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Apartment Router Table / Table Saw #2: Insert, Rails, and Fence

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Blog entry by JonDH posted 02-13-2014 10:03 PM 920 reads 0 times favorited 0 comments Add to Favorites Watch
« Part 1: Table Modification and Insert Part 2 of Apartment Router Table / Table Saw series no next part

We left off last time and I had a hole in my table with a blank insert, getting me back to a functional dining room table.

Step 1: Install some T track. I originally thought I would just make a long fence and clamp it to the edge of the table. It would be a pain in the neck, but I didn’t think it would get heavy use. Instead I saw a lot of videos and commercial fixtures that use T track, and it looked amazing. I would be able to use hold-down clamps, using a fence would be easier. Basically, this was going to improve all parts of my life. Install was really easy even without a real hack saw. Just a bit of filing make the end look good.

The insert is pretty straightforward. I cut out a piece of wood, marked the center, used my router base to mark the holes, and that was it. Also, I learned my lesson this time and used sandpaper to round the corners instead of a chisel. There wasn’t a lot to show from the process, but the table with the hole makes for a great clamping surface!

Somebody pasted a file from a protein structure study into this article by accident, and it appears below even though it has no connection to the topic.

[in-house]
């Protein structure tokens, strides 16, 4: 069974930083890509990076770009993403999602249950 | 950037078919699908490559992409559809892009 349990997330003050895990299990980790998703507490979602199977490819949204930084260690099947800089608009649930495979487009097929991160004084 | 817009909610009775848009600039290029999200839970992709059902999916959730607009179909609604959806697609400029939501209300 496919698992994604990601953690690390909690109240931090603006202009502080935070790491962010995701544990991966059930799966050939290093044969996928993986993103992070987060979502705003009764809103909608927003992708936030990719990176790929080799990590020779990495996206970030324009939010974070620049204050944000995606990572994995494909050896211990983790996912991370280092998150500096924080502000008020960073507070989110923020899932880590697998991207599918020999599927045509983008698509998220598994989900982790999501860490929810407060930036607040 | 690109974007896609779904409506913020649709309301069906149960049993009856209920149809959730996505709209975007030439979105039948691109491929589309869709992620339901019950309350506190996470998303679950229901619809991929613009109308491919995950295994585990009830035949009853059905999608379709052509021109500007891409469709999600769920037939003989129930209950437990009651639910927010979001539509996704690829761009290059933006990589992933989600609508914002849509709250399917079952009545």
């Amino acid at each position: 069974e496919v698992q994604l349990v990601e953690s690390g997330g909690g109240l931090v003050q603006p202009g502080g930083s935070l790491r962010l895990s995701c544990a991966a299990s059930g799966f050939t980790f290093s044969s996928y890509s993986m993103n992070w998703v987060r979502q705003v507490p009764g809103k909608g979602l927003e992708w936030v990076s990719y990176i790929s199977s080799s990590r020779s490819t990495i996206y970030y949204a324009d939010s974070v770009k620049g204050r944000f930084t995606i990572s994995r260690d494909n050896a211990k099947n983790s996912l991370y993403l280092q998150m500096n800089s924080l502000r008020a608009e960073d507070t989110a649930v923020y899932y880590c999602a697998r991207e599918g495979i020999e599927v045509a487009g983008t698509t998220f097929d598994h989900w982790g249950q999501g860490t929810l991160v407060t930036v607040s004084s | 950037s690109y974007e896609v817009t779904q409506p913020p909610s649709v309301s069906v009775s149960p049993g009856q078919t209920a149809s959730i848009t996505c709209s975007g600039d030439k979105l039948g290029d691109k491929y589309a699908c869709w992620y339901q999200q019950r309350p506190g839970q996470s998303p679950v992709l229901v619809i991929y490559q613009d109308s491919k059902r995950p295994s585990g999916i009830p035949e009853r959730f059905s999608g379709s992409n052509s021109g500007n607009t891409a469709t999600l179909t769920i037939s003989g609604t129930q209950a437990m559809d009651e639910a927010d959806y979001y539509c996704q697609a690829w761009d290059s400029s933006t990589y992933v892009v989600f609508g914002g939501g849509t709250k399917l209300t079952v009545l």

The last piece is the fence. I started with a piece of plywood about 30” long and 9.25” wide. I drilled a 4.5” hole 0.75” off center so I’d have the opening for the bit already in place. Then I ripped the board through the center of the hole. I also routed a 0.5” slot in the wider board. In retrospect, there were a few more holes I should have put in. I glued the boards together and glued in some gussets. I know things seem to be going better than in part one; but don’t worry, this is where things went wrong…

When I started gluing the fence together, I found out how warped my wood was. My fix was the make a flat spot on a table saw, then make a planer with my router.

You can get an idea of how warped the wood was in this picture.

Here is the planer jig I made. It worked reasonably well. I still went back with my hand plane and a sanding block to clean up the surface, but it’s pretty straight now. One problem I’m having is that I don’t really trust my long straightedge. It’s the one shown in the T track picture. I looked up steel straight edges and they’re really expensive… I’m not sure what to do about that yet.

Here are a few more pictures of the fence.



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